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mines

Oakhurst House & Shining Cliff Woods

Located just above the village of Ambergate in the Derbyshire remains the skeletal remains of Oakhurst House. Constructed in 1848 by Francis Hurt; a industrialist who owned the wire works located below. The House and most of the former wireworks have now fallen into disrepair, leaving behind the hollow shell of its former self.


Surrounding the hall we find Shining Cliff Woods, a place riddled with old lead mining shafts that have been reclaimed by the forest. A Truly beautiful surreal place, with an amazing natural pool. GA

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Wirksworth Lost Tunnels

Underneath Wirksworth; Derbyshire, is a lost Subterranean network of Tunnels built to bring minerals from quarries down to the mainline station.

 

Dale Quarry Tunnel

Rway%20010The largest of the tunnels was opened from Dale Quarry, situated 1.1 km west of the station yard. Stone was initially conveyed by horse and cart, but plans for a tramway proved unpopular as it would have passed through the town, however they appear to have been granted. Instead A standard gauge tunnel was built under the town, linking the quarry and the station yard and was opened on 17 November 1877.

The tunnel took only 18 months to complete and was opened in 1877, two years later however the quarry was forced into liquidation as a result of the cost of the tunnel.

The quarry continued in use under a new owner but eventually closing down in the early 1920s. Later it was reopened and worked until 1968. The tunnel was still in use at that time, but the stone was carried to the station yard on lorries, rather than the original trains.

 

Baileycroft Quarry Tunnel

Rway%20012

Baileycroft Quarry is first mentioned in 1871, when land was leased with permission to extract 8400 tons of limestone; The start of a major change in the local area where industry shifted from Lead mining to Limestone Quarrying.

In 1877 an agreement was made to make a tramway tunnel from the quarry to the railway near the Baptist Cemetery. Two short tunnels connected by a cutting was constructed. These ran a 2 foot narrow-gauge track.

The quarry was closed in 1906, and the site was being used as a refuse tip in 1922. It is now the site of Harrison Drive, constructed in an effort to improve traffic flow through the town. Part of the quarry face was removed and the quarry filled in with dust from Dale Quarry including most of the tunnel.

The Maps Bellow Show the extent of the Tunnels, Dale being in Red and Baileycroft in Blue. GA

 

 

Images From.

http://www.rocassoc.org/open/items/05/08ecclesb.htm

Left Map is from Google Earth and the Right is a 1870-1906 Map

 

 

Cyfannedd Slate Mine

I am quite a keen Urban Explorer and this goes hand in hand with mining and quarry industrial heritage a very small neich part of history that I enjoy.

This is the second time I’ve visited the site and as of yet, i have not managed to explore the full extent of the adit inside; Mainly due to the vast amount of water that spills out of it.

 

History

Cyfanned Fawr Slate Works are associated with Cyfanned Fawr Lead and Copper Mine which for what i can tell are the same works, The adit was driven in 1842 alongside many of the other mines in the local facility, the mine was working on a slate vein when operations ceased around the pre-1887, this might have been down to a depelted source of material or the fact that the united kingdom was demanding more and more slate for roofs, which saw this industry expload across wales and competitors like Golwen Slate Mine opened in 1860’s might have been one of the reasons why Cyfanned Fawr was ceased.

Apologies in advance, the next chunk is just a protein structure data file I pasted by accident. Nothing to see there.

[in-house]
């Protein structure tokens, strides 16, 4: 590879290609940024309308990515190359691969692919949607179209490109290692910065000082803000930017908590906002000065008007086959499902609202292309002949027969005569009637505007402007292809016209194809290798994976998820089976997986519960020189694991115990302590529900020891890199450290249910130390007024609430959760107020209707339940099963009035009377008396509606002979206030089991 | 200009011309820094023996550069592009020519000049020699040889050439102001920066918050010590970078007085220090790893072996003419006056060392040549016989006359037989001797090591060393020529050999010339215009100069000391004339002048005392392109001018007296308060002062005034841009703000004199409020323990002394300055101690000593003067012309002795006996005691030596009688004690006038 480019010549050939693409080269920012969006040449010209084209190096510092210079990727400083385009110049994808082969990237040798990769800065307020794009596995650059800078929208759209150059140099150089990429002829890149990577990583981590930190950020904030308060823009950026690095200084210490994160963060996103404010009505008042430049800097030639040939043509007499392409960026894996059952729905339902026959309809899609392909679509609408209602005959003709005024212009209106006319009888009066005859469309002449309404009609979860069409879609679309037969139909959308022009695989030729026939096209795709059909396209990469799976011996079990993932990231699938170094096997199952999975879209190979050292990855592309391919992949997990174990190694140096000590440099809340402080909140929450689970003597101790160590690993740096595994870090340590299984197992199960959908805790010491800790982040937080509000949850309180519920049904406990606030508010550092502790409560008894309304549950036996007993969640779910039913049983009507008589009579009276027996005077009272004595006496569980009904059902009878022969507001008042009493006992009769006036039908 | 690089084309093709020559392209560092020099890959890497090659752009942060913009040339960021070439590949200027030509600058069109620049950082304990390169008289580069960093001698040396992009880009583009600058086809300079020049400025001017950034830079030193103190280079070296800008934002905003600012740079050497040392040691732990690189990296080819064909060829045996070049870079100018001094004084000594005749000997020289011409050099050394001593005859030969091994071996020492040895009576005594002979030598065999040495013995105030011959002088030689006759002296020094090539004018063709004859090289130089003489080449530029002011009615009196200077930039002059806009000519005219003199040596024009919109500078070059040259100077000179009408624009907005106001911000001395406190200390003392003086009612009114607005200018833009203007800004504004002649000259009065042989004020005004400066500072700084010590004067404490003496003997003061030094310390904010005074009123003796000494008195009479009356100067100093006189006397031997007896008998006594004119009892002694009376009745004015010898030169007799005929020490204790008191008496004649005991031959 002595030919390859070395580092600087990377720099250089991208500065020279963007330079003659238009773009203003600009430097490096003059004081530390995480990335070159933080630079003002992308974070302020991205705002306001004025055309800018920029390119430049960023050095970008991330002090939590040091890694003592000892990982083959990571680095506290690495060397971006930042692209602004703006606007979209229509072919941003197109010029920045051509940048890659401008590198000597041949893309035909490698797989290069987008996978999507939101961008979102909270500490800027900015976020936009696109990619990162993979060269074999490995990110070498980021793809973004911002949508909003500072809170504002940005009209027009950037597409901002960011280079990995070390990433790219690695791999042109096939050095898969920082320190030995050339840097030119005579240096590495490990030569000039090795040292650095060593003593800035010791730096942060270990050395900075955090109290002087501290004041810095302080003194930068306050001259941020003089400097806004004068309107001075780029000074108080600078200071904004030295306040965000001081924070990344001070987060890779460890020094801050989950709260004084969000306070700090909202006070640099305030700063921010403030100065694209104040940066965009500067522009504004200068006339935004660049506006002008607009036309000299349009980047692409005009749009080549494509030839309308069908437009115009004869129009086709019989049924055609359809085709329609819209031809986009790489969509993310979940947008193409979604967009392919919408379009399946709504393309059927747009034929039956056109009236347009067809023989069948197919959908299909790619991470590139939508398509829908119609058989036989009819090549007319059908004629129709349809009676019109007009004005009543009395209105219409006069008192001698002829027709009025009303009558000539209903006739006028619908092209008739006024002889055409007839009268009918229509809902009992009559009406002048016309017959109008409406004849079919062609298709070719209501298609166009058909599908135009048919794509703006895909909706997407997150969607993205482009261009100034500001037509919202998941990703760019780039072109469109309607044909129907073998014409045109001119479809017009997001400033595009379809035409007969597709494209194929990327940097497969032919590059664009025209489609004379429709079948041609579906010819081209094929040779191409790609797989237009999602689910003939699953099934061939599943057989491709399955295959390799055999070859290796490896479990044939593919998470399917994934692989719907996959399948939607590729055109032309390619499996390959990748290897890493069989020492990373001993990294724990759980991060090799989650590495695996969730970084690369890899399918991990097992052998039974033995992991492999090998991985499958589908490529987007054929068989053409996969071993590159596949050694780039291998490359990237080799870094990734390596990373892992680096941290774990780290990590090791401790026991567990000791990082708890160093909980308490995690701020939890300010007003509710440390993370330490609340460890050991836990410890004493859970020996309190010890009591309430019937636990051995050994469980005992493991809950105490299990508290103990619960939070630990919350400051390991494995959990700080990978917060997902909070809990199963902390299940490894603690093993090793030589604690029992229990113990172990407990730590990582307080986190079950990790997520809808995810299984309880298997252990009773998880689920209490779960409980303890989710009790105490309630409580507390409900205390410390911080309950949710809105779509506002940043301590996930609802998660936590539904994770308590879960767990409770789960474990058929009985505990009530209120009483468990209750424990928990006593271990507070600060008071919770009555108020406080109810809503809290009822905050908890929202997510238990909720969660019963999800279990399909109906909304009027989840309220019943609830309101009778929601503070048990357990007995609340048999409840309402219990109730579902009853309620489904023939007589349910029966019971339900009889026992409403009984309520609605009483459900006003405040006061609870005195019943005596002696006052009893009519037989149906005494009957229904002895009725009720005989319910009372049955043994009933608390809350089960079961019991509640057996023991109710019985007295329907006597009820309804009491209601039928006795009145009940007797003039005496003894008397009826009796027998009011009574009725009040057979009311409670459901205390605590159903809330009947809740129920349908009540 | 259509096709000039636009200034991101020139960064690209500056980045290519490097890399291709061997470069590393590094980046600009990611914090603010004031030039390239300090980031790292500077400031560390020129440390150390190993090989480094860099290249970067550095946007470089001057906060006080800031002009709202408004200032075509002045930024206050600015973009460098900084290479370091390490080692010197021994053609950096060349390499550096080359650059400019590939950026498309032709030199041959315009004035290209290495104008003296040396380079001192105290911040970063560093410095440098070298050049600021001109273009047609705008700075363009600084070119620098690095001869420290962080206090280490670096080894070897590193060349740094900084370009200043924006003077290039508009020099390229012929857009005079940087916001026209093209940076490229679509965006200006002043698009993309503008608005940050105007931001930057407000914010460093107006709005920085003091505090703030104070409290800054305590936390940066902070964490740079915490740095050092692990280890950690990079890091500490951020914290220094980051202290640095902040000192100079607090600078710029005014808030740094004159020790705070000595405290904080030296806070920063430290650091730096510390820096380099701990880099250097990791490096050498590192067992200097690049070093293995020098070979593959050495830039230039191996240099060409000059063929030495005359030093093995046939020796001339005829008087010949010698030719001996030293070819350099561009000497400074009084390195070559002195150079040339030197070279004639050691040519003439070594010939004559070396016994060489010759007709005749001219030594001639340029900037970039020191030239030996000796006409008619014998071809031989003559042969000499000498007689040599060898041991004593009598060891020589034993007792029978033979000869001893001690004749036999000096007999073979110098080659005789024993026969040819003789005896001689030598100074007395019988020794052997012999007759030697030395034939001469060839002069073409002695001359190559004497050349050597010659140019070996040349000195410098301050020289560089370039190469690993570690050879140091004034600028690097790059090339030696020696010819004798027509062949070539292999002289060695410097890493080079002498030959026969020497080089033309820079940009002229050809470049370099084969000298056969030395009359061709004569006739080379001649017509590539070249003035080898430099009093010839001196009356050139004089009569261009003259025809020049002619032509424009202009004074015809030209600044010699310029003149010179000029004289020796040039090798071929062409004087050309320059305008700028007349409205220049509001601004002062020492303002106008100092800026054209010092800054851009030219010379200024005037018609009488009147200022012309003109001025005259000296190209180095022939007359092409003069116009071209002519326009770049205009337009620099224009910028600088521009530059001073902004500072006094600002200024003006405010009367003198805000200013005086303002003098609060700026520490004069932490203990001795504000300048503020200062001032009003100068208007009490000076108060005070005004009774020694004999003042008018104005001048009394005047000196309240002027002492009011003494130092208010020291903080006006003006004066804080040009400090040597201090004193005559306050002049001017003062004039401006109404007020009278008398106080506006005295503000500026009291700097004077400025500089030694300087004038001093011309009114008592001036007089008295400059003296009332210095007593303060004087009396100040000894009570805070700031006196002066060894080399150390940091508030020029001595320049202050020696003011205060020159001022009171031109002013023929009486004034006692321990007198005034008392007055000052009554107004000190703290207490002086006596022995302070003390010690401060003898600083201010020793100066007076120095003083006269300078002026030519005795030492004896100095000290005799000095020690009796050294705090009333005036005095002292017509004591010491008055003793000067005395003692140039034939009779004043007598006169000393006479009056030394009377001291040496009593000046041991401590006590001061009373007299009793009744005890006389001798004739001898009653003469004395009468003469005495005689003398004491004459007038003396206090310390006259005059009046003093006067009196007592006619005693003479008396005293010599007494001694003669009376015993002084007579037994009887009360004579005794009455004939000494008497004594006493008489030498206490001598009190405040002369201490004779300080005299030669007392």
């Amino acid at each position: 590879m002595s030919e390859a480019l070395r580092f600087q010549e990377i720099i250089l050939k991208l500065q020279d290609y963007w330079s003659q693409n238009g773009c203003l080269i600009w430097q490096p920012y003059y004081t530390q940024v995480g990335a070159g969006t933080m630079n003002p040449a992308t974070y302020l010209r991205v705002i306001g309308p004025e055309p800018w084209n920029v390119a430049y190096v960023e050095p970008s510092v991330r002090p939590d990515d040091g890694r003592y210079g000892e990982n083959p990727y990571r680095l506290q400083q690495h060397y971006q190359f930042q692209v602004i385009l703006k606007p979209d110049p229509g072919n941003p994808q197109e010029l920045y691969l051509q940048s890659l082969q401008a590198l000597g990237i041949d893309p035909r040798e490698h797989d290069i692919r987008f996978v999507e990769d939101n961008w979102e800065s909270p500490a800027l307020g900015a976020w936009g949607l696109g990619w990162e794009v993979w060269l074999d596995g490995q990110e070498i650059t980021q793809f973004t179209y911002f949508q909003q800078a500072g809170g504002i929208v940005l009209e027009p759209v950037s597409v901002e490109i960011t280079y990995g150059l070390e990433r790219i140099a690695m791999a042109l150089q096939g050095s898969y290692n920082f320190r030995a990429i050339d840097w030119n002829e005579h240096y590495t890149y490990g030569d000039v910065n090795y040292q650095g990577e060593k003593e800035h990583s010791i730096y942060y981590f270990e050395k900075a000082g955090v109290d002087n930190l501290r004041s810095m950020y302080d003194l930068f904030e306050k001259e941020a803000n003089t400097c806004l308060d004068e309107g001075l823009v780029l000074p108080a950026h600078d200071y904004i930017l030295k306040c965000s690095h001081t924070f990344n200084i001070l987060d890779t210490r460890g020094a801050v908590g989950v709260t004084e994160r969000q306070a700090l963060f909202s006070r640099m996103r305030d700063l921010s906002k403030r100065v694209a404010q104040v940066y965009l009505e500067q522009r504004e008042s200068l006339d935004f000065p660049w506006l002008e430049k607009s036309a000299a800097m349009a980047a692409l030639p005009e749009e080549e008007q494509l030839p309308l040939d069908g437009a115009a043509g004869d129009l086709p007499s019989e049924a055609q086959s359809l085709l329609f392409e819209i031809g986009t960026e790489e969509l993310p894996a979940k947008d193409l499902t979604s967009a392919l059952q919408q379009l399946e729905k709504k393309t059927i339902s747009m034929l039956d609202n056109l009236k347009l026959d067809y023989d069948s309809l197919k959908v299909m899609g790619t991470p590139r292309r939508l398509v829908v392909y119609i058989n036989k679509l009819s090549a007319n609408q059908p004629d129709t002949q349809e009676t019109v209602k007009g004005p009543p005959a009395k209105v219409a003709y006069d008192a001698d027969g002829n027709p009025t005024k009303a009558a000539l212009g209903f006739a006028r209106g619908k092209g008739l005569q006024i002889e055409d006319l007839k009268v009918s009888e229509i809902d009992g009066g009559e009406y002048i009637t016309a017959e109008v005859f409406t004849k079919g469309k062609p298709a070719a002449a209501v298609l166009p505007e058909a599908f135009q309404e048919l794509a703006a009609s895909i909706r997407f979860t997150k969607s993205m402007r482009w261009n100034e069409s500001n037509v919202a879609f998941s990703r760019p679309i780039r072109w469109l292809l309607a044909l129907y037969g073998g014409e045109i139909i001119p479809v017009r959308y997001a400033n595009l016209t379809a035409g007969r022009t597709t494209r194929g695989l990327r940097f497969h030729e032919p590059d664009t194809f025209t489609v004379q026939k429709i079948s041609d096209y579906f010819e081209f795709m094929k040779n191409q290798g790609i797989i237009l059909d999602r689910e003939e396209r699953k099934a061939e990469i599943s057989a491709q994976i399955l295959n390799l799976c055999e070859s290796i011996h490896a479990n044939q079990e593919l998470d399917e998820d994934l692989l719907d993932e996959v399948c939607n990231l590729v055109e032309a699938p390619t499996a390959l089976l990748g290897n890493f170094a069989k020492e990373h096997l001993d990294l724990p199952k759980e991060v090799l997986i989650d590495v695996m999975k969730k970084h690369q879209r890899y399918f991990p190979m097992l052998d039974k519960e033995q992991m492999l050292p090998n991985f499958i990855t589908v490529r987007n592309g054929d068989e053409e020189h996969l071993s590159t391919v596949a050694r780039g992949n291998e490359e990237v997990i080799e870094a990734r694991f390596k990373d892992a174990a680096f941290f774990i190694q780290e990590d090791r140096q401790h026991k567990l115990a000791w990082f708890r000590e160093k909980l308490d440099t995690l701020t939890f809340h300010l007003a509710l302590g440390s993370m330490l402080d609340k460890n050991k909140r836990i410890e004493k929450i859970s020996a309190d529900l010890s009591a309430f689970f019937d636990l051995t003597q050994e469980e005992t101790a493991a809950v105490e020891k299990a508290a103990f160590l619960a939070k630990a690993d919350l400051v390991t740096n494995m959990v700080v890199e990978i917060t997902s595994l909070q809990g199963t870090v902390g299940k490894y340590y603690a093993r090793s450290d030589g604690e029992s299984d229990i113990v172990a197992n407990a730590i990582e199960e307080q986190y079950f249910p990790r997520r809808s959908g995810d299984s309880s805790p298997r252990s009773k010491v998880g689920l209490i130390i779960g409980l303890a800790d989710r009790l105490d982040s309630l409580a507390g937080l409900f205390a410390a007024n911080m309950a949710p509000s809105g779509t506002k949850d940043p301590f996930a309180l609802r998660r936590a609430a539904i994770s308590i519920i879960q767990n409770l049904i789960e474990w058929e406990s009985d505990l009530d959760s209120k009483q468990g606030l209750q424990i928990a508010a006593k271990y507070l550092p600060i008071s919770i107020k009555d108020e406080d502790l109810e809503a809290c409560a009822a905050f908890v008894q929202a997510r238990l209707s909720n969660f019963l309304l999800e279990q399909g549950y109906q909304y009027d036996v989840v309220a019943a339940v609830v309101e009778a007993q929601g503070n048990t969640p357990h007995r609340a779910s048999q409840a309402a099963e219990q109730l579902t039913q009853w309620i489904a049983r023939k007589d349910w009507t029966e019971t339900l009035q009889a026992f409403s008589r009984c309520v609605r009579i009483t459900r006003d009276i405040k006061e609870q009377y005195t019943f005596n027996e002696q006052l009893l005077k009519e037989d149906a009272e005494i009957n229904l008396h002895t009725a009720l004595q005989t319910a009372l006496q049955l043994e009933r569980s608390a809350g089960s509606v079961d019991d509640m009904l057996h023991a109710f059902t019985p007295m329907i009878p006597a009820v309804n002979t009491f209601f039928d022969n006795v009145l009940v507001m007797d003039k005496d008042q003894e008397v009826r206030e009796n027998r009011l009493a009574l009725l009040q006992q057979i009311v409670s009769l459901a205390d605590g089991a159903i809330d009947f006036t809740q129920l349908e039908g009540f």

The resources appear to have been brought out of the Mine via a single track that led onto the spoil heap near the entrance of the Adit, and a vehicle track that runs down the side of the heap would of been the way that the materials would of been brought down.

However in a older map found online at (http://www.oldmapsonline.org/) There appears to be a triangular shaped track and sidings near the main adit entrance, as well as a possible track running from here to the water wheel and roofless crusher house would make sense as it currently the only way to get the resources down to the Crusher house would of been trucks.

 

Remnants

There is some nice reminants of the site including buildings and industrial works – shafts (That i havent discovered yet but looking on maps it apears that there are 3 shafts, 2 verticle and 1 sloped hidden in the woods.), masonry ore slides, a wheelpit, a roofless crusher house, settling pits, Spoil Heap, Main Adit entrance, and a number of other unidentifiable buildings (Probably offices and storage)

 

Pictures – Click on the image for a description.

 

 

 

Refrances

http://www.coflein.gov.uk/en/site/413821/collection/CYFANNEDD+FAWR+SLATE+WORKS/

http://www.coflein.gov.uk/en/site/413822/collection/CYFANNEDD+FAWR+LEAD+AND+COPPER+MINE%3BSLATE+WORKS/

http://www.cofiadurcahcymru.org.uk/arch/query/page.php?watprn=GAT21772&dbname=gat&tbname=core

http://www.aditnow.co.uk/Mines/Cyfannedd-Slate-Mine_1064/ (One of my Favorate Sites)

Its intressting to note however that on the Ordnance Survey County Series maps dated 1889(Merionethshire XXXVI,15) the site is described as a disused slate works (NPRN 413821).

 

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